Ghobril noted archly, “Sixth, and last but not least, the methodology section shows that the consulting firm has those who drafted the report have little regard to the economic and sectoral research, and indices, produced by private institutions in the country.”
According to McKinsey, due to a plethora of ongoing economic events, Lebanese economic volatility has been influenced by factors such as the reliance on Diaspora inflows, which is channeled into real estate, and banking and consumption sectors.
These factors, in addition to the spillover effects of the ongoing Syrian Civil war, national political deadlock, and large-scale regional instability, along with the resignation of PM Saad Hariri last November while traveling in Saudi Arabia, are just a few of the events that raised previous global concerns of an economic collapse.
McKinsey considers that the standard deviation of real GDP growth of the Lebanese economy from 1992 onwards depicts fluctuation resembling that of a rollercoaster. With a 3.3 percent volatility rate over the 27 year period, the Lebanese economy is comparable in GDP growth to countries such as Greece and Korea.
It is no secret that the Lebanese economy is not growing, mired in unsustainable deficits, and in desperate need of immediate reform.
The question stands whether the report itself is able to bring much-needed change to the Lebanese economy should it be implemented in congruence with desperately needed CEDRE funding, and new government formation.
“I believe that the aim of the report in itself is to jump-start reforms in a focused and orderly way, as implementing all of the 160 initiatives may be too ambitious” noted Ghobril. He added, “If 25 percent of these initiatives are put in motion, this will send positive signals to the market, and if 50 percent end up being fully implemented, it will be sufficient to notice a tangible change.”
Marwan Barakat, chief economist at Bank Audi, said that change is possible should the correct measures be taken.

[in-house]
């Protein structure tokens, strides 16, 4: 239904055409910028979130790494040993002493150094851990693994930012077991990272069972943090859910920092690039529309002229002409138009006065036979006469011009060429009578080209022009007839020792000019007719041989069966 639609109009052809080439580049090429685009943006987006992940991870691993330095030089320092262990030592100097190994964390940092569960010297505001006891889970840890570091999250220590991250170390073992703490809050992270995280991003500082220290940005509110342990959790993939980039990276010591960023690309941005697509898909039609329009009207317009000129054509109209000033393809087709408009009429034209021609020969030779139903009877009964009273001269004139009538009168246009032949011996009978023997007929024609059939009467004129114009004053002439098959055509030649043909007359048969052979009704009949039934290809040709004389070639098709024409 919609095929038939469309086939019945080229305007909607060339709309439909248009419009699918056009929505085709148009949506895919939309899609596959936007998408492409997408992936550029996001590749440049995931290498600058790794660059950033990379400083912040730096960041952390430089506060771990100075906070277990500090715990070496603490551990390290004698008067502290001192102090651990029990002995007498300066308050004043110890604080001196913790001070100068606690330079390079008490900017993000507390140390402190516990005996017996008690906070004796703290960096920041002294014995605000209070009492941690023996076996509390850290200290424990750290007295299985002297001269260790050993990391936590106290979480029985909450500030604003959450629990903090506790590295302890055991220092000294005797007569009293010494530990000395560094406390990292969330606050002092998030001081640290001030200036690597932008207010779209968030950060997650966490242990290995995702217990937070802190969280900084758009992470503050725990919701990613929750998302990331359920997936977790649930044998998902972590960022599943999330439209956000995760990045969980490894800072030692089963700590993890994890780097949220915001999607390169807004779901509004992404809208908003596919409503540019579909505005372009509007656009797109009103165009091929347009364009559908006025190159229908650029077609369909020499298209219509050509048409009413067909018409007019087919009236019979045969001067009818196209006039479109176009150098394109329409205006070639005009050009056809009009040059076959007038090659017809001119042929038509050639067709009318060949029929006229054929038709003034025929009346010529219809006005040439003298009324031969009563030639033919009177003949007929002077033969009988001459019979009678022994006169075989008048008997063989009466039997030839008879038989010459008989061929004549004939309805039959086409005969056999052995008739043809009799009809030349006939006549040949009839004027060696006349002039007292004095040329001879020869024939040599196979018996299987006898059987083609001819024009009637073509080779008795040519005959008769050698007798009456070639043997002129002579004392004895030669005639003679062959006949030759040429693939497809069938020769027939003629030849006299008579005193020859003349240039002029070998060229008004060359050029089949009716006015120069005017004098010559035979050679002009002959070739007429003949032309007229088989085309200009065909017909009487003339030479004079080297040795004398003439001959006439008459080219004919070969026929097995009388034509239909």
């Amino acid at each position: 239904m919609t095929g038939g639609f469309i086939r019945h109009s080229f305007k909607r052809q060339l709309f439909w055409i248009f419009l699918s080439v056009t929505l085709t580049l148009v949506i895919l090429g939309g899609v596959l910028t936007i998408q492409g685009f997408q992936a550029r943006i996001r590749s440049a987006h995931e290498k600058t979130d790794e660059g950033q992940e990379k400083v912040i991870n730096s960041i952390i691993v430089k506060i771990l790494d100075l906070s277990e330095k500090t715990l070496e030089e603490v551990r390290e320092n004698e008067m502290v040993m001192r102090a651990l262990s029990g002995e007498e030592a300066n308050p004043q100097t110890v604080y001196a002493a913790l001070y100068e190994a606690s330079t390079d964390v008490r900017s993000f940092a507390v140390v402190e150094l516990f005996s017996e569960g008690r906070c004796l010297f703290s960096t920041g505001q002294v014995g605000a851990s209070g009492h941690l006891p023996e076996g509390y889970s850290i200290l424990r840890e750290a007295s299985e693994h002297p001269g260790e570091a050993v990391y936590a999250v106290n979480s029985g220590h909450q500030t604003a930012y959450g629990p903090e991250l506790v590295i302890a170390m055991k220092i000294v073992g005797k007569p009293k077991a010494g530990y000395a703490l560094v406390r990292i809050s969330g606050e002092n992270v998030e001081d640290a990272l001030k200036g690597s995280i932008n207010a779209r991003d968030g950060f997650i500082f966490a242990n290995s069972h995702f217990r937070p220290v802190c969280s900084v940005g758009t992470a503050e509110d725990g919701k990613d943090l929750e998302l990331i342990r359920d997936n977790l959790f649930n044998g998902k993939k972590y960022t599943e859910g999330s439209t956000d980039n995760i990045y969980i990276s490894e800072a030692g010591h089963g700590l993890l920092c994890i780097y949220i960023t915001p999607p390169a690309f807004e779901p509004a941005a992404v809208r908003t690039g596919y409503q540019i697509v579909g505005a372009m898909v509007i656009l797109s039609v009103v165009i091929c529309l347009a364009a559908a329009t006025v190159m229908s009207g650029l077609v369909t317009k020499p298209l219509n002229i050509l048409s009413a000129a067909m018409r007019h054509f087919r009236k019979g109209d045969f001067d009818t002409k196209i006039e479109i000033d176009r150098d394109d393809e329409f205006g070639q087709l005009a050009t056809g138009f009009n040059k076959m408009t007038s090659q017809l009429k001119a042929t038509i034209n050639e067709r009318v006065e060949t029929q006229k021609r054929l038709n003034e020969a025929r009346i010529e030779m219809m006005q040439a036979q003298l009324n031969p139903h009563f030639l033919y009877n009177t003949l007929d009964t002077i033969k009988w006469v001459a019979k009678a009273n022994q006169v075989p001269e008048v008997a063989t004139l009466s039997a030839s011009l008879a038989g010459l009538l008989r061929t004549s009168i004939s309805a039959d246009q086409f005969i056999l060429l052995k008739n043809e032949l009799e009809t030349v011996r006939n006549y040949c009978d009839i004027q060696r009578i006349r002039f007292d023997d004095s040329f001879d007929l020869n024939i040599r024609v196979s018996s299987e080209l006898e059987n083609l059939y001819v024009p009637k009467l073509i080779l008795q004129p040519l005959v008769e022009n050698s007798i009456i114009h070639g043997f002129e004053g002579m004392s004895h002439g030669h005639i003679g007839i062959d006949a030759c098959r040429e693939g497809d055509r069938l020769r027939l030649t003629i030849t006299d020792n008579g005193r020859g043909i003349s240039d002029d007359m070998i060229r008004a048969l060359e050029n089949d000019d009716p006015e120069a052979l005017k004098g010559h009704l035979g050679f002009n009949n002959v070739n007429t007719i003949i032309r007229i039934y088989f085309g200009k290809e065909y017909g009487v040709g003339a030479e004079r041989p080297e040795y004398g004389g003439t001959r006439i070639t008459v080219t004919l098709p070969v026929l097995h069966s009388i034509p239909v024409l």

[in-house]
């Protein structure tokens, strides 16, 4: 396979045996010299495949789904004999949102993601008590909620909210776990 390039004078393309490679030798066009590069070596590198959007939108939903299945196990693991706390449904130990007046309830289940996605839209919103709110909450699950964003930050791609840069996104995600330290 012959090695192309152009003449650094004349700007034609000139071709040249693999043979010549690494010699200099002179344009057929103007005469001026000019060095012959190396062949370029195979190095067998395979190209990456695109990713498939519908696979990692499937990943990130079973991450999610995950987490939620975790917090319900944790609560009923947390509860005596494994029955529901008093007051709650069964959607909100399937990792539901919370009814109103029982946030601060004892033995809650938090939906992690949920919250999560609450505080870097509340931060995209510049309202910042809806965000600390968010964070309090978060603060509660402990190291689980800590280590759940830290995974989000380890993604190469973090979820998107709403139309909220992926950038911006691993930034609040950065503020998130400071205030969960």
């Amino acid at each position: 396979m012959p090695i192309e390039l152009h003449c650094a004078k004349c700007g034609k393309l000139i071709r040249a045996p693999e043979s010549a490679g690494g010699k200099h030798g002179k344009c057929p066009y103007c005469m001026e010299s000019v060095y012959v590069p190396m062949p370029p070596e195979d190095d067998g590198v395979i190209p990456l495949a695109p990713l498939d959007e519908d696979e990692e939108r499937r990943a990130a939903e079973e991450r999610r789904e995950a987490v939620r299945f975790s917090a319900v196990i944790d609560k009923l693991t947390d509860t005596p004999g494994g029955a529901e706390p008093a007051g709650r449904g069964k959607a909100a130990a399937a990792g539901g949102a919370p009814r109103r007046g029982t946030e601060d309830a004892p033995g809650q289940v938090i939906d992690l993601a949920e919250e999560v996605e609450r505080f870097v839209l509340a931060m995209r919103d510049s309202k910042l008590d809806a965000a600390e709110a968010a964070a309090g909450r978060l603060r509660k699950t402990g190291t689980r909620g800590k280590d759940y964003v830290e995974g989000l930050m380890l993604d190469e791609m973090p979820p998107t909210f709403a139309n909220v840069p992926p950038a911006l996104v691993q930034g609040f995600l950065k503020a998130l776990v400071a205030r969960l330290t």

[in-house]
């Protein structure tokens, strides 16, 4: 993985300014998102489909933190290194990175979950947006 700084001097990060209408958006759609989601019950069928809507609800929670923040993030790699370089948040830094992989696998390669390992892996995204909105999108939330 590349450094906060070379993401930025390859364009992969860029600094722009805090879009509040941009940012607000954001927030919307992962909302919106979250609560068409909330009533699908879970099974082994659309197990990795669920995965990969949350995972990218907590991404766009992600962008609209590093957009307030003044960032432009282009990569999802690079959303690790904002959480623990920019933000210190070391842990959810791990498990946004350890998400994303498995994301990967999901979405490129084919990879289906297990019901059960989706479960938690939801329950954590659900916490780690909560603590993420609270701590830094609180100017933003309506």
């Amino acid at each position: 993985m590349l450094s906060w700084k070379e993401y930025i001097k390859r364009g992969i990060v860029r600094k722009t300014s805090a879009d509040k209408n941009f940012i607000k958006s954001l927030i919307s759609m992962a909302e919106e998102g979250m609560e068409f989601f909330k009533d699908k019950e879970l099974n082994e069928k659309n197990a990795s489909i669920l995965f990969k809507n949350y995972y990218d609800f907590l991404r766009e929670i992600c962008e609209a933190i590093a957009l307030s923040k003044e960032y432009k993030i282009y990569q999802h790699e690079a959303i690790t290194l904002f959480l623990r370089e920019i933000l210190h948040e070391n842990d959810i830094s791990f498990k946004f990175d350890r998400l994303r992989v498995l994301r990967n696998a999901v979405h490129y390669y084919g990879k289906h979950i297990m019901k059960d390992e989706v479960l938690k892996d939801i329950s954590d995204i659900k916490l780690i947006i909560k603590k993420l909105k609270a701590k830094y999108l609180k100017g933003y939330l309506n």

“I think that the McKinsey report shows that a soft-landing scenario of the Lebanese economy is still plausible, if the right decisions are taken from Lebanese authorities to embark over counter-cyclical measures that would support growth, and stimulate adjustment in public finances which remain the main vulnerability of the Lebanese economy.”
Barakat added the outlined report vision would spark job creation, and reduce public debt in addition to other outcomes.
“The vision targets (under McKinsey’s scenario) a surge in real GDP growth from a current 1 percent to an average of 6 percent by 2025, the creation of 370,000 domestic jobs over the period, the contraction of the unemployment rate from 25 percent to 8 percent, the reduction in public debt to GDP ratio from 145 percent to 100 percent through privatization and deficit reduction, the decrease in public deficit to GDP from 8 percent to 3 percent through spending restraint, subsidy cuts, fighting corruption, increase in resource mobilization and improvement in collection and the realization of surpluses in the balance of payments equivalent to 10 percent of GDP.”
Politics of Plan Implementation
With the $11 billion dollars in grants and soft loans granted to prevent economic collapse to Lebanon from the conference put on hold by a lack of preliminary series of reforms leading to a better implementation of CEDRE goals, the 2025 vision, it seems, may very well be out of reach.
Rumors have been sparked that the World Bank, by far the largest tranche of loans to Lebanon via CEDRE, in becoming impatient over political deadlock, may reallocate funding if the Lebanese government is unable to elect a cabinet.
It has been approximately seven months since PM Saad Hariri was tasked with forming a cabinet in late May 2018. There appears no near-term solution on the horizon as Lebanon lurches into 2019.
Ultimately, the report, such as it is, stands as an accurate reflection of a Lebanese economy and government that are both seriously dysfunctional; with the fourth worst electricity sector in the world, an embarrassingly slow Internet infrastructure, a backward public education system, a long-time obsession with real estate development over other sectors such as ICT, and a government that has never really had a technocratic central economic plan or vision.